By Tim Waggoner

SYDNEY, June 20, 2008 ( – Euthanasia provider and activist Dr. Philip Nitschke has released controversial statements that essentially instruct anyone who believes they are suffering from Alzheimer’s disease to avoid obtaining a diagnosis in favour of seeking a doctor who can help them commit suicide as quickly as possible.  These comments come on the heels of yesterday’s New South Wales jury ruling that convicted two women for the “euthanasia” death of a 71-year old Sydney man, Graeme Wylie, in 2006.

As reported by the news service, The Age, Shirley Justins, the wife of Wylie, was convicted of manslaughter for giving him a suicide drug, and Caren Jenning, who journeyed to Mexico to purchase the lethal drug, Nembutal, was convicted as an accessory to manslaughter.  Both women, who claimed Wylie wanted to die this way, face up to 25 years in prison and will likely receive their sentences in November.

According to the Sydney Morning Herald, the trial centred on whether or not Wylie had the mental capacity to choose to be euthanized.  Considering that just four months before his death, the husband and father could not recall his birthday or how many children he had and what sex they were, the jury decided Wylie was not able to choose suicide, and therefore convicted Justins and Jenning with manslaughter.

The court also brought to light the fact that Wiley’s will was changed just one week before his death.  The new terms stipulated that Jenkins was to receive all but $200,000 of the $2.4 million dollar estate; over double the amount she was to originally receive.

Dr. Nitschke, however, opposed the jury’s decision, saying, “Many people said this person [Wylie] knew what he was doing. I thought he knew what he was doing. Yet they base it on the medical evidence that he had lost his ability to make a decision, that he had lost his ability to say whether he could die or not.”

Dr. Nitschke, who heads the assisted suicide organization, Exit International, also said the ruling sends a “dreadful message” to Alzheimer’s patients, and urged those suffering from the disease to avoid a doctor’s diagnosis and seek assisted suicide as quick as possible in order to protect one’s family from similar legal battles.

“Don’t go to your doctor. Don’t have the tests done. And if you do have the tests done that show that you’re starting to lose mental capacity, make sure it is not recorded,” said the doctor, indicating that those who contact Exit International would be receiving the same message.

“We’ll be advising people not to (declare they have Alzheimer’s),” he said.

“A person with Alzheimer’s disease, means that they may have to move more quickly, and end their lives more quickly before this whole issue of capacity to make a decision comes to the fore,” he finished.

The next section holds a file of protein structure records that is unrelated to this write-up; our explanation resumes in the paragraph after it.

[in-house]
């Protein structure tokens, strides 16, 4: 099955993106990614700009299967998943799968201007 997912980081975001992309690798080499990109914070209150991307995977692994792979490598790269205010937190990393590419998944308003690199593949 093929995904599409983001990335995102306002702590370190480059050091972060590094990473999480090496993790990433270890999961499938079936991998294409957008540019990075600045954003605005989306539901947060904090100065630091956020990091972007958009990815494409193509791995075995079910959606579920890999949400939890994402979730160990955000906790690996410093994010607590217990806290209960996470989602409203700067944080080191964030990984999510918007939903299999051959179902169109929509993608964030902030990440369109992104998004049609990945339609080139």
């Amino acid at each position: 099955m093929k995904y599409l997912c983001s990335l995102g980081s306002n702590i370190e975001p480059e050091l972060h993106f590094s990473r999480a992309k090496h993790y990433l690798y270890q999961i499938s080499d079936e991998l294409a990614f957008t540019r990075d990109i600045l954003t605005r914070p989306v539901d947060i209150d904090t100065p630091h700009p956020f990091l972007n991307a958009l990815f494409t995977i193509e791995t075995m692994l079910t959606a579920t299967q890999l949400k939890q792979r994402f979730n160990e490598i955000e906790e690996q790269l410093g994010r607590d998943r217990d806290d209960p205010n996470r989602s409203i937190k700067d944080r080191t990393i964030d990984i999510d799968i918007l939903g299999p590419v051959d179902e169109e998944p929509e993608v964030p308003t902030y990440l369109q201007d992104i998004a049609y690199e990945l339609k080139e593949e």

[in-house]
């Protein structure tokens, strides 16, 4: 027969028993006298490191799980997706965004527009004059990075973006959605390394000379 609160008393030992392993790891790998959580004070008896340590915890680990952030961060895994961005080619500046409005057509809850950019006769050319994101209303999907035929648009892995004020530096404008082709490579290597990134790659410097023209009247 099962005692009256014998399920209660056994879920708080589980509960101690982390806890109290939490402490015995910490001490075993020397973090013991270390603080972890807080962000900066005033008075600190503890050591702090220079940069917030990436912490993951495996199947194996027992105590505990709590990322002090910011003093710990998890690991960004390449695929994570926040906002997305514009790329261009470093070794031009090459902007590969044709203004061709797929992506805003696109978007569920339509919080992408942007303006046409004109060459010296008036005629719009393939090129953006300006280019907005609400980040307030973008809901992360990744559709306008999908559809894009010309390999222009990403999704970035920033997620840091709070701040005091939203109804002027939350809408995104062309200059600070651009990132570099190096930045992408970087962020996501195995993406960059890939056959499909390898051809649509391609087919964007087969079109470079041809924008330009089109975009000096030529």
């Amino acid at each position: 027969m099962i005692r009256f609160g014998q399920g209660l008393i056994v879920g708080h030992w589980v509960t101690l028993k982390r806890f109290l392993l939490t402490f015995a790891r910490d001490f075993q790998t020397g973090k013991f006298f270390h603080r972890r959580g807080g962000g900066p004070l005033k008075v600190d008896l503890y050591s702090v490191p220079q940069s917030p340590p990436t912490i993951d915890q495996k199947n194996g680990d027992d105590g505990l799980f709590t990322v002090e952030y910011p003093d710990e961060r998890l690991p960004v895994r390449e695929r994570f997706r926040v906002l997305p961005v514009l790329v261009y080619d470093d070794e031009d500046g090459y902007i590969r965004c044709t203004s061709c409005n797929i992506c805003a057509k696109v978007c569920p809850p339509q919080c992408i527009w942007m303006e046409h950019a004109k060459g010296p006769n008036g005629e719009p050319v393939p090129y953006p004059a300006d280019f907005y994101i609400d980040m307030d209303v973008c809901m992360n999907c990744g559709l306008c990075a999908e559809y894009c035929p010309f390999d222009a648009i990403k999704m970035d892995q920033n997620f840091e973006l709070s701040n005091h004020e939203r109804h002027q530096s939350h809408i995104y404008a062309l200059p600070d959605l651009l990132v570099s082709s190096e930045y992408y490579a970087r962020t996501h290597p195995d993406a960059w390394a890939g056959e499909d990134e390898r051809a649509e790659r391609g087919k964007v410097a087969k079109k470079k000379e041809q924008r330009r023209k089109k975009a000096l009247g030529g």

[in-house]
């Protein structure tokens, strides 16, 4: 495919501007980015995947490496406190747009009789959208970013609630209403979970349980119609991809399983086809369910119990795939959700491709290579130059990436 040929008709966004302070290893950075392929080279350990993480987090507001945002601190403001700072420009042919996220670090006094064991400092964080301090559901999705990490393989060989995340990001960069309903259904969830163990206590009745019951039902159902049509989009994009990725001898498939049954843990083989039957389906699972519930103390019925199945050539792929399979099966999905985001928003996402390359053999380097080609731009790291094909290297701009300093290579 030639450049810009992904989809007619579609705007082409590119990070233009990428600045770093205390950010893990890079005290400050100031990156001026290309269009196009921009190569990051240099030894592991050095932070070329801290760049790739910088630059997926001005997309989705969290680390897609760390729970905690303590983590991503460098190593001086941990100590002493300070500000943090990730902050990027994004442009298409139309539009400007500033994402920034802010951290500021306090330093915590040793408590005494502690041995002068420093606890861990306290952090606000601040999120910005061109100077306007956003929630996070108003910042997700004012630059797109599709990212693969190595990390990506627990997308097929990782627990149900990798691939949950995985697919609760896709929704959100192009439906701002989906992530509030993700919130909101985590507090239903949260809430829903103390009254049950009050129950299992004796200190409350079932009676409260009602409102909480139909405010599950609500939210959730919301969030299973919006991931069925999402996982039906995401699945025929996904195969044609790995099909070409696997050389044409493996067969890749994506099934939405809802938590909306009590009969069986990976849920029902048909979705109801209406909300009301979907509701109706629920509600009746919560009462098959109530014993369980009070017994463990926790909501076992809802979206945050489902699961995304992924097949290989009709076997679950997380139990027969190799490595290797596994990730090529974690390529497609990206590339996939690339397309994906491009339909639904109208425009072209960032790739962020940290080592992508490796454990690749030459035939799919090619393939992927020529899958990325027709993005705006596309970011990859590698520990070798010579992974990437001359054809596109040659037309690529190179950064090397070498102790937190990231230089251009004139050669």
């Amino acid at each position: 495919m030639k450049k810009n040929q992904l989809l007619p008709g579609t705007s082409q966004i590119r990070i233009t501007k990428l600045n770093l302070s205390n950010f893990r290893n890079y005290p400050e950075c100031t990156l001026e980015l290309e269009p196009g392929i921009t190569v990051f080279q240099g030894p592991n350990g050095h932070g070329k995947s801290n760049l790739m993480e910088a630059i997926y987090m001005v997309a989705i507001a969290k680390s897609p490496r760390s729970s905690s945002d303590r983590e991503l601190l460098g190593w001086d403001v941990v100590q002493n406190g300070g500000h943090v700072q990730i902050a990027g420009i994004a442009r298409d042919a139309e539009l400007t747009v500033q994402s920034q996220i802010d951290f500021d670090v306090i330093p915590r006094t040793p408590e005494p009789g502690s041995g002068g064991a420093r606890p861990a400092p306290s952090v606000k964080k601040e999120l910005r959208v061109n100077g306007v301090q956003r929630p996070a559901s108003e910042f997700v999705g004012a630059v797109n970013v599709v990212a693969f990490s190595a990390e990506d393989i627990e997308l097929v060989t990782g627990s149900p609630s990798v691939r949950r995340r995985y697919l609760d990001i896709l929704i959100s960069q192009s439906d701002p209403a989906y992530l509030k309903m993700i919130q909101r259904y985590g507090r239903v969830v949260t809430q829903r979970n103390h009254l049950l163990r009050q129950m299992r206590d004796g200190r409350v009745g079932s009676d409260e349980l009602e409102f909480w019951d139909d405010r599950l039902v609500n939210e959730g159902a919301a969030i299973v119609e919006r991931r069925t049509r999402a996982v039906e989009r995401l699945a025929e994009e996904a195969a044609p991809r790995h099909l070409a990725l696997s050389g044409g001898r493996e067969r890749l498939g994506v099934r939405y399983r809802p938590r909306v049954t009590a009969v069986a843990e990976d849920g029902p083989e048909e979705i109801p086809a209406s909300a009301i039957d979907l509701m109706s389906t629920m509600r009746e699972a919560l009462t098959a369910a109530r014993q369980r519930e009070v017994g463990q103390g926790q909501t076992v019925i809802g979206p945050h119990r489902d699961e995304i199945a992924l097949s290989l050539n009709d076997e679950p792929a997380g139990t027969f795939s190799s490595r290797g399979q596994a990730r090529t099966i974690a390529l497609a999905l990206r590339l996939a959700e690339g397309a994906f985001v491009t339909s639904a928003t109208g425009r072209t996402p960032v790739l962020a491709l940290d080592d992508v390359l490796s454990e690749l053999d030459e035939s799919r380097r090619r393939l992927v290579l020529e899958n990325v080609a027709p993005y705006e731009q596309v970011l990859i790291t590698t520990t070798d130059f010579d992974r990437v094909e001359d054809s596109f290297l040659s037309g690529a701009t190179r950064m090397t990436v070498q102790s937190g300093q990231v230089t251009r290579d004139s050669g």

The jury’s decision and Dr. Nitschke’s comments have sparked commentary from several professionals in related fields.

In a interview, Alex Schadenberg, Executive Director of the Euthanasia Prevention Coalition, applauded the jury’s decision, given the fact that a Swiss euthanasia centre refused to assist in Wylie’s suicide because of his increasing dementia.  The Swiss centre made this decision despite advice from Dr. Nitschke, who advised them to go ahead with the assisted-suicide after he had made an “assessment” of Wylie’s condition.

“The fact is the man was incapable to make these decisions, and they were made on his behalf and it was done against the wishes of his children. One of his daughters in particular was very upset,” explained Schadenberg.

He then addressed the shocking statement issued to Alzheimer patients by Dr. Nitschke.

“Dr. Nitschke is hell bent on death,” said Schadenberg.

“You have to put this into context.  He was the one who told the National Review that the peaceful pill [a suicide pill] should be available to troubled teens.”

Schadenberg then commented on the “bigger picture”, explaining how Dr. Nitschke is not just fighting for a terminally ill patient’s right to assisted suicide, but for “anyone’s right to die.”

“He sees suicide as a human right.  It is not about the right to die of terminally ill people.  It is about what they would call the human right to die.  The right for anyone to die at the time of their choosing,” he concluded.

Glenn Rees from Alzheimer’s Australia said Dr. Nitschke’s counsel was “worrying on many levels”.

“Diagnosis is vital for people with dementia, so they can get all the support they need to avoid depression and the things that might lead to this (euthanasia), so it’s ridiculous to say they shouldn’t get it,” explained Mr. Rees.

Rees finished by asserting that, “The last thing they should be doing is running away from a diagnosis.”

University of New South Wales psychiatry professor Brian Draper, alluded to the fact that many Alzheimer’s patients can enjoy their lives, saying Dr. Nitschke demonstrated “incredible ignorance” of Alzheimer disease.


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